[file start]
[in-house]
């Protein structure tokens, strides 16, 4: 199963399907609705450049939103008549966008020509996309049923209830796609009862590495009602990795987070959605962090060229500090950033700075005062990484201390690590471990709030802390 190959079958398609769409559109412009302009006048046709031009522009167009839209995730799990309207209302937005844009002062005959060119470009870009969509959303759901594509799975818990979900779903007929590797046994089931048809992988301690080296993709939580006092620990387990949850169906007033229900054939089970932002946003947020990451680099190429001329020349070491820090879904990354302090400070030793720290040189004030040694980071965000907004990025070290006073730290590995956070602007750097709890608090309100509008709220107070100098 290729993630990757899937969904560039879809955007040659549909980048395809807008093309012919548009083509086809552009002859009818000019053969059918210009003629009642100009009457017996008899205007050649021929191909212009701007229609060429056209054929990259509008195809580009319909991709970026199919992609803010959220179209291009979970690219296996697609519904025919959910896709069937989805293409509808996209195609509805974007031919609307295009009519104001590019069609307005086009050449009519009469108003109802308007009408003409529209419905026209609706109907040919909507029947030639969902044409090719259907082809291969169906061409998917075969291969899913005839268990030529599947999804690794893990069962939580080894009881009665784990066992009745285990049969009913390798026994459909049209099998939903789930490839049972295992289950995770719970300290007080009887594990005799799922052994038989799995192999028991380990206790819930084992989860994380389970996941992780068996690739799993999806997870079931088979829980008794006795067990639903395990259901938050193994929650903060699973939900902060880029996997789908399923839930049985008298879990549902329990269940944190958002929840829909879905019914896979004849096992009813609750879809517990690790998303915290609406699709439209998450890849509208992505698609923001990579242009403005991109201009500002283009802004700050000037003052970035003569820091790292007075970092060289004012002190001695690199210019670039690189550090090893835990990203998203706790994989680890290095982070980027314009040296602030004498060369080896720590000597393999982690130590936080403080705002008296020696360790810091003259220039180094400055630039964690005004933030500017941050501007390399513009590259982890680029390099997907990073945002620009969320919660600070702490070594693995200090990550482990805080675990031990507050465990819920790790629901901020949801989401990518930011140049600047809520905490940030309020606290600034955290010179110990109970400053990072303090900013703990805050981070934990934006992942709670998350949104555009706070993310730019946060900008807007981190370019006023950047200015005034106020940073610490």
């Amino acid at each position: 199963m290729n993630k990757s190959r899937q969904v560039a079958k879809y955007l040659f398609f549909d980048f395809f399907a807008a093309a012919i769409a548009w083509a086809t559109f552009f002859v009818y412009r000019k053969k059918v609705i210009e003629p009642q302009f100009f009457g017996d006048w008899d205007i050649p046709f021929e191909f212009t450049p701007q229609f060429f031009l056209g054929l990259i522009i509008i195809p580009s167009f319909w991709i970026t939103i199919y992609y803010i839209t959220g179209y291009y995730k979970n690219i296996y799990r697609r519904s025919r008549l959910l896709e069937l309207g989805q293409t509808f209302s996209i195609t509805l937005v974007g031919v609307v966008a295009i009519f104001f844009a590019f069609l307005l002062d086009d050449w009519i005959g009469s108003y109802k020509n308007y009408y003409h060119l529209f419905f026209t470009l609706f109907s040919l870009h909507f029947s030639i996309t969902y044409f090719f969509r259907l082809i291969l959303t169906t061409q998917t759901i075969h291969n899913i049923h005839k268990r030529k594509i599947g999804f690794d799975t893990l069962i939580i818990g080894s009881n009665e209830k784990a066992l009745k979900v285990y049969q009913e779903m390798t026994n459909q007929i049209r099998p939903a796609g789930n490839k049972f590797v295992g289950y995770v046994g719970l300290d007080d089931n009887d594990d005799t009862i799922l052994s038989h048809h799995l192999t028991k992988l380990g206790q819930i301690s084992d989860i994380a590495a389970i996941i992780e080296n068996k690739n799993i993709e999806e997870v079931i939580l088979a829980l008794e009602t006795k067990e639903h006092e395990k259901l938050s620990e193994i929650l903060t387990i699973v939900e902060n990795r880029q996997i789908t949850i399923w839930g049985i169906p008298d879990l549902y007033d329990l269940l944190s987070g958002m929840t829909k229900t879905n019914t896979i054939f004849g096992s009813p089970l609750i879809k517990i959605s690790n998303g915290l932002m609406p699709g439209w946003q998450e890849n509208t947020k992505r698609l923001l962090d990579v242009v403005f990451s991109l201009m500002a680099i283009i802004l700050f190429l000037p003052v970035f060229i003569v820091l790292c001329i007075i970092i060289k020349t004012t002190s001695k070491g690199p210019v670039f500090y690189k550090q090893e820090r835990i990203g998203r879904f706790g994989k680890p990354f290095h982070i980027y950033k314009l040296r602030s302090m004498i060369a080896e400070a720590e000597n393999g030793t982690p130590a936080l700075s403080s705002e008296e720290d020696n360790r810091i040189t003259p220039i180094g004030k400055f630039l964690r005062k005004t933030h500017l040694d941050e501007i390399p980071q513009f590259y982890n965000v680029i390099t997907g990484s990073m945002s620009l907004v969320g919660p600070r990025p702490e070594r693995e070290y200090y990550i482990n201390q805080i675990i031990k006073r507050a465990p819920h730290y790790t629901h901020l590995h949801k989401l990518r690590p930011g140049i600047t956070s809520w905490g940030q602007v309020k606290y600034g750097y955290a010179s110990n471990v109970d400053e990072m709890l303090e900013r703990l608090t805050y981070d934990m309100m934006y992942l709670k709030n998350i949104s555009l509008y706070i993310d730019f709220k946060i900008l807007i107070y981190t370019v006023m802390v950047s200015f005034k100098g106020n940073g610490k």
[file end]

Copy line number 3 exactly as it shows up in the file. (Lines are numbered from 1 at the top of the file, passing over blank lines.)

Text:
């Amino acid at each position: 199963m290729n993630k990757s190959r899937q969904v560039a079958k879809y955007l040659f398609f549909d980048f395809f399907a807008a093309a012919i769409a548009w083509a086809t559109f552009f002859v009818y412009r000019k053969k059918v609705i210009e003629p009642q302009f100009f009457g017996d006048w008899d205007i050649p046709f021929e191909f212009t450049p701007q229609f060429f031009l056209g054929l990259i522009i509008i195809p580009s167009f319909w991709i970026t939103i199919y992609y803010i839209t959220g179209y291009y995730k979970n690219i296996y799990r697609r519904s025919r008549l959910l896709e069937l309207g989805q293409t509808f209302s996209i195609t509805l937005v974007g031919v609307v966008a295009i009519f104001f844009a590019f069609l307005l002062d086009d050449w009519i005959g009469s108003y109802k020509n308007y009408y003409h060119l529209f419905f026209t470009l609706f109907s040919l870009h909507f029947s030639i996309t969902y044409f090719f969509r259907l082809i291969l959303t169906t061409q998917t759901i075969h291969n899913i049923h005839k268990r030529k594509i599947g999804f690794d799975t893990l069962i939580i818990g080894s009881n009665e209830k784990a066992l009745k979900v285990y049969q009913e779903m390798t026994n459909q007929i049209r099998p939903a796609g789930n490839k049972f590797v295992g289950y995770v046994g719970l300290d007080d089931n009887d594990d005799t009862i799922l052994s038989h048809h799995l192999t028991k992988l380990g206790q819930i301690s084992d989860i994380a590495a389970i996941i992780e080296n068996k690739n799993i993709e999806e997870v079931i939580l088979a829980l008794e009602t006795k067990e639903h006092e395990k259901l938050s620990e193994i929650l903060t387990i699973v939900e902060n990795r880029q996997i789908t949850i399923w839930g049985i169906p008298d879990l549902y007033d329990l269940l944190s987070g958002m929840t829909k229900t879905n019914t896979i054939f004849g096992s009813p089970l609750i879809k517990i959605s690790n998303g915290l932002m609406p699709g439209w946003q998450e890849n509208t947020k992505r698609l923001l962090d990579v242009v403005f990451s991109l201009m500002a680099i283009i802004l700050f190429l000037p003052v970035f060229i003569v820091l790292c001329i007075i970092i060289k020349t004012t002190s001695k070491g690199p210019v670039f500090y690189k550090q090893e820090r835990i990203g998203r879904f706790g994989k680890p990354f290095h982070i980027y950033k314009l040296r602030s302090m004498i060369a080896e400070a720590e000597n393999g030793t982690p130590a936080l700075s403080s705002e008296e720290d020696n360790r810091i040189t003259p220039i180094g004030k400055f630039l964690r005062k005004t933030h500017l040694d941050e501007i390399p980071q513009f590259y982890n965000v680029i390099t997907g990484s990073m945002s620009l907004v969320g919660p600070r990025p702490e070594r693995e070290y200090y990550i482990n201390q805080i675990i031990k006073r507050a465990p819920h730290y790790t629901h901020l590995h949801k989401l990518r690590p930011g140049i600047t956070s809520w905490g940030q602007v309020k606290y600034g750097y955290a010179s110990n471990v109970d400053e990072m709890l303090e900013r703990l608090t805050y981070d934990m309100m934006y992942l709670k709030n998350i949104s555009l509008y706070i993310d730019f709220k946060i900008l807007i107070y981190t370019v006023m802390v950047s200015f005034k100098g106020n940073g610490k």